Finance and Accountancy Briefing
Audit's role in the current financial crisis
The Financial Services Authority (FSA), in conjunction with the Financial Reporting Council, has recently issued a discussion paper seeking views on how the contribution auditors make to “prudential regulation” might be enhanced.
Probably the most striking “charge” in a wide-ranging paper is that auditors are accused of being too concerned with collating and accepting evidence to support management’s assertions, thereby demonstrating what the FSA calls a “worrying lack of scepticism”.
Further, the FSA has intimated that greater regulatory supervision is likely if what it regards as a general failure on the part of auditors to blow the whistle on accounting irregularities continues.
The paper concludes by asking for input from interested parties so that auditors are better able to meet the FSA’s expectations, as well as those of society at large.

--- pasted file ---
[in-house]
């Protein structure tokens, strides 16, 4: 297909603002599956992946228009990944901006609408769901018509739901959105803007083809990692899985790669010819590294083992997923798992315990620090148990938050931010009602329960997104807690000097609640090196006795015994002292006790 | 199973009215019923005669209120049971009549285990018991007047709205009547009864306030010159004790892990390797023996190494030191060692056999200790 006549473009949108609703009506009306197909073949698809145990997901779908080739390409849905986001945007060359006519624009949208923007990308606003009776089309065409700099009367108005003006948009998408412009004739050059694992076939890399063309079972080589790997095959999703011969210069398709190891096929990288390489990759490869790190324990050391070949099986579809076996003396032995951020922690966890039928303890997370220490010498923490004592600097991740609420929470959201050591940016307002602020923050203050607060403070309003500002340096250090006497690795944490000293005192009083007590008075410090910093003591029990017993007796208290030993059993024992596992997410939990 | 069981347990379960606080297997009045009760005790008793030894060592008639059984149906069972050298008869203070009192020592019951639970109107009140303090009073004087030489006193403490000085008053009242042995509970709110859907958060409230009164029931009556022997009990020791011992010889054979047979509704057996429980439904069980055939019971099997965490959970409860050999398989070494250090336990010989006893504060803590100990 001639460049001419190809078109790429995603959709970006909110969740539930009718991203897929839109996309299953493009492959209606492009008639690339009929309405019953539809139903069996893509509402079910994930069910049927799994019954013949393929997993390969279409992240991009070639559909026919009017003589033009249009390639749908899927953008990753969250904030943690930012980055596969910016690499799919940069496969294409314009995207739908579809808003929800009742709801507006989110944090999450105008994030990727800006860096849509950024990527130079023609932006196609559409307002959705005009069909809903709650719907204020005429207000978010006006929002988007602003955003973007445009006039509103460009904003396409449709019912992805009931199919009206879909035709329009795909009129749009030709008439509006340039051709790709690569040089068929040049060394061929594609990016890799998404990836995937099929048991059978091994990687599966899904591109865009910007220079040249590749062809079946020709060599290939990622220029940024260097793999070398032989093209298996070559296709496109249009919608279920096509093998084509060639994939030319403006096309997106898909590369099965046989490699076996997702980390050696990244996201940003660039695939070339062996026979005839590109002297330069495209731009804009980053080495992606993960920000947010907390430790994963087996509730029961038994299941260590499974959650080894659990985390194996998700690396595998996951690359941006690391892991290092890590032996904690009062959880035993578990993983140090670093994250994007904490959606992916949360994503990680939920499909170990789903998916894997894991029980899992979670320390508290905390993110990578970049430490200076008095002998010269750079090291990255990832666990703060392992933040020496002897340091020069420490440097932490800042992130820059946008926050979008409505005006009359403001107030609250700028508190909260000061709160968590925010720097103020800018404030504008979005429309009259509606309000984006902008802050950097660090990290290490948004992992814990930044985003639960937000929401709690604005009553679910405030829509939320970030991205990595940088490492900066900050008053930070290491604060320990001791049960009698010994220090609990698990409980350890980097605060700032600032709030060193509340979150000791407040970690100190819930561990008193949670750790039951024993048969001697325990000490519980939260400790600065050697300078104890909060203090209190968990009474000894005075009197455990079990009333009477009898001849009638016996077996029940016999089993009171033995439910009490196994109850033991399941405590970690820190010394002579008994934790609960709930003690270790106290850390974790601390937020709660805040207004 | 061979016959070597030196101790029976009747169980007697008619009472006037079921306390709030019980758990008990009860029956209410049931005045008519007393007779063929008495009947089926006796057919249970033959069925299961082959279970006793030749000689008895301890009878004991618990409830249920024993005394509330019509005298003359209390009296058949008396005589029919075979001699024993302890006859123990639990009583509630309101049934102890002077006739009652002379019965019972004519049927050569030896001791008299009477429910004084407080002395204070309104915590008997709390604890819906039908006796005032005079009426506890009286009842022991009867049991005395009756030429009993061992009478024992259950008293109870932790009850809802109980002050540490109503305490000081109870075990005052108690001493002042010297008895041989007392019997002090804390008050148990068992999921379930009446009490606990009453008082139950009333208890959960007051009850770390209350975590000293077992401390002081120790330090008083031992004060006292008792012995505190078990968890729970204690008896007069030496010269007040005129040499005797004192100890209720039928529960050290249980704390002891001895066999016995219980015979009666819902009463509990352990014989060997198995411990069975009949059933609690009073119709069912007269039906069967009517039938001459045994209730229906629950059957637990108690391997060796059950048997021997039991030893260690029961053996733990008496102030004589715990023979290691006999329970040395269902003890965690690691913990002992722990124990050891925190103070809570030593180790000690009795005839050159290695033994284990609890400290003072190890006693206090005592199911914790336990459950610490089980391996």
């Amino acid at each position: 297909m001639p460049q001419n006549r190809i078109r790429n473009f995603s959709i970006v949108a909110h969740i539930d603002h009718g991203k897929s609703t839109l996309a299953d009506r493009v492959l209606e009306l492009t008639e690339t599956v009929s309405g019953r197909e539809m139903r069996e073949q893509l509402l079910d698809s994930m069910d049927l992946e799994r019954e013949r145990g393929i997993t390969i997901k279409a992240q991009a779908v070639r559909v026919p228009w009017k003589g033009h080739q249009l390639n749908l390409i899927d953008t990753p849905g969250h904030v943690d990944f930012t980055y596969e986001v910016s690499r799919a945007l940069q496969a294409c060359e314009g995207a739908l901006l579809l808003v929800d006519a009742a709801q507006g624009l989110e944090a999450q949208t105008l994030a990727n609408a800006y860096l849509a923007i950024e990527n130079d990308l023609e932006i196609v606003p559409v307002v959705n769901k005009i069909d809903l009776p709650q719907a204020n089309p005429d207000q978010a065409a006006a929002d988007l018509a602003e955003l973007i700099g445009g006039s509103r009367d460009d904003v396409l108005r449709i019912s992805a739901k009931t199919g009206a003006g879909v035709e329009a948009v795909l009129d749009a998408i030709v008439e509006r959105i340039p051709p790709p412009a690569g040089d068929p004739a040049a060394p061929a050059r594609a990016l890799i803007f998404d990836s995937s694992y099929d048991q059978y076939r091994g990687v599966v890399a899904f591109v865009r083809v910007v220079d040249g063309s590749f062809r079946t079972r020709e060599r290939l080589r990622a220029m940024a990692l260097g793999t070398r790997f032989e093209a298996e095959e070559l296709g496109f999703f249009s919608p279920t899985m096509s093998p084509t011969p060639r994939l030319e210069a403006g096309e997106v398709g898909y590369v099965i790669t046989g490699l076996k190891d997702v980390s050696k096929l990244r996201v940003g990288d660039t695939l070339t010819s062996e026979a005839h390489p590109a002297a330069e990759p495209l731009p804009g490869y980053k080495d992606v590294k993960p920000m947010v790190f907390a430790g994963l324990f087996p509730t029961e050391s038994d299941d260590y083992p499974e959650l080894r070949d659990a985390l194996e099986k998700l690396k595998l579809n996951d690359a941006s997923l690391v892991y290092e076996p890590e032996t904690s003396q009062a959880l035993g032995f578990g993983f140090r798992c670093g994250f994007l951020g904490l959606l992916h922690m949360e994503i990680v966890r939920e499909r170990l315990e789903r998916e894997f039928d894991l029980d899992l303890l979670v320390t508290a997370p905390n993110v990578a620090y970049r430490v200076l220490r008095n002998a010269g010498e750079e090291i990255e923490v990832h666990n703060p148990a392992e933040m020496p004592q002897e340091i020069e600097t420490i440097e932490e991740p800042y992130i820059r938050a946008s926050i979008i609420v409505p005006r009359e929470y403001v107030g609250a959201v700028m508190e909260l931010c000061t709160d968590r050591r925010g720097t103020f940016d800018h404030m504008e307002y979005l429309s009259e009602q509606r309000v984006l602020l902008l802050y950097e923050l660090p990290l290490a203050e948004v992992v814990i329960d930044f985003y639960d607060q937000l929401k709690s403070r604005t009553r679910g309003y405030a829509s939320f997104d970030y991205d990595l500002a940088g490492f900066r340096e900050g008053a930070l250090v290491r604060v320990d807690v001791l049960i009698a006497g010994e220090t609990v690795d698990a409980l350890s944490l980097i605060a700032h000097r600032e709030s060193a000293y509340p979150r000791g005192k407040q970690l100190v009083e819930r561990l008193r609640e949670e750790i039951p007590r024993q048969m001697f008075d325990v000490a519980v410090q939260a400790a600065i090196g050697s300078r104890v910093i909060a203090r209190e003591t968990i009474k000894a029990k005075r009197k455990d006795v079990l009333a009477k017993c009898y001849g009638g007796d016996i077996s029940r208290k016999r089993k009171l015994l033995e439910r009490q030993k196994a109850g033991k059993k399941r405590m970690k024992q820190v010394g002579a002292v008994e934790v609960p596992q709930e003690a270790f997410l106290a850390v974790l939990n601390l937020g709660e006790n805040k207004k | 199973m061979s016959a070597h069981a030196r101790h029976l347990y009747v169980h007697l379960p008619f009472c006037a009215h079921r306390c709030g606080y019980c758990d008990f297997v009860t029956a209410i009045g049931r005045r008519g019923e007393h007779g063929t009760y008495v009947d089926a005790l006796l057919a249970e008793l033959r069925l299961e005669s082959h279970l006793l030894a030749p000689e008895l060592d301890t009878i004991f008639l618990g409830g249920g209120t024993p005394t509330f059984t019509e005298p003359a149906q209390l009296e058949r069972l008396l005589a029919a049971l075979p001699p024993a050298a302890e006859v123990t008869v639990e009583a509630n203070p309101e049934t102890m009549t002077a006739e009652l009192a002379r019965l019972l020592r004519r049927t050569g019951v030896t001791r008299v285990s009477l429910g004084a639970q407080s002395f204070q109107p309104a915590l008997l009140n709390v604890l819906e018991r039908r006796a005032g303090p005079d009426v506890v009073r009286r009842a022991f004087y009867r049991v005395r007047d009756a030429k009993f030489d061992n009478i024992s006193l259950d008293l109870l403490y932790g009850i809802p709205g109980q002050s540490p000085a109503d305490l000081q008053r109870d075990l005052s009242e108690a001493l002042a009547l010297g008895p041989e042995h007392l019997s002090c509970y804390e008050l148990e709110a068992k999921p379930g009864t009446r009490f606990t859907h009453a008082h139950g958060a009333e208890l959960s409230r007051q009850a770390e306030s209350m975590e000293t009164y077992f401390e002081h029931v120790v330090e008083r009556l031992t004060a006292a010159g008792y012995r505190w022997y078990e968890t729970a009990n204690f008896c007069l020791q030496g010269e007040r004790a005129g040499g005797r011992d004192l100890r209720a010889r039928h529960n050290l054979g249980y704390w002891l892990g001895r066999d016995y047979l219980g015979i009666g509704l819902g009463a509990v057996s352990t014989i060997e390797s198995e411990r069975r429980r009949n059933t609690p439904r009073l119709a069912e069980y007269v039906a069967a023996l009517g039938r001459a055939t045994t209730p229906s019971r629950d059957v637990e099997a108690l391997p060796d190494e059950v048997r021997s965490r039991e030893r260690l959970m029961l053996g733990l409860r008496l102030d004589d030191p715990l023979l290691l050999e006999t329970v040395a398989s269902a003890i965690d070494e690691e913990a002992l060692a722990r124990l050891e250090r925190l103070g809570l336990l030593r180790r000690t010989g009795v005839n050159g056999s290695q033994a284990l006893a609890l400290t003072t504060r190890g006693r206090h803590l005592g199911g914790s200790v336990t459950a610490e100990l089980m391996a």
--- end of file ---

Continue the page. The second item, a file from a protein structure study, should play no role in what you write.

The publication of the FSA’s paper coincides with various findings of the FRC’s Audit Inspection Unit which, it says, highlight failures by auditors to challenge management assumptions, particularly when it comes to internal asset valuation.
If that were not enough, the Auditing Practices Board (APB) and the House of Lords Economic Affairs Committee have also queried whether auditors are applying the “correct” level of scepticism, saying that, in view of the problems affecting the banking industry, it is now time to look at how audits are carried out.
For a more in-depth look at RPC’s paper, please download it now.
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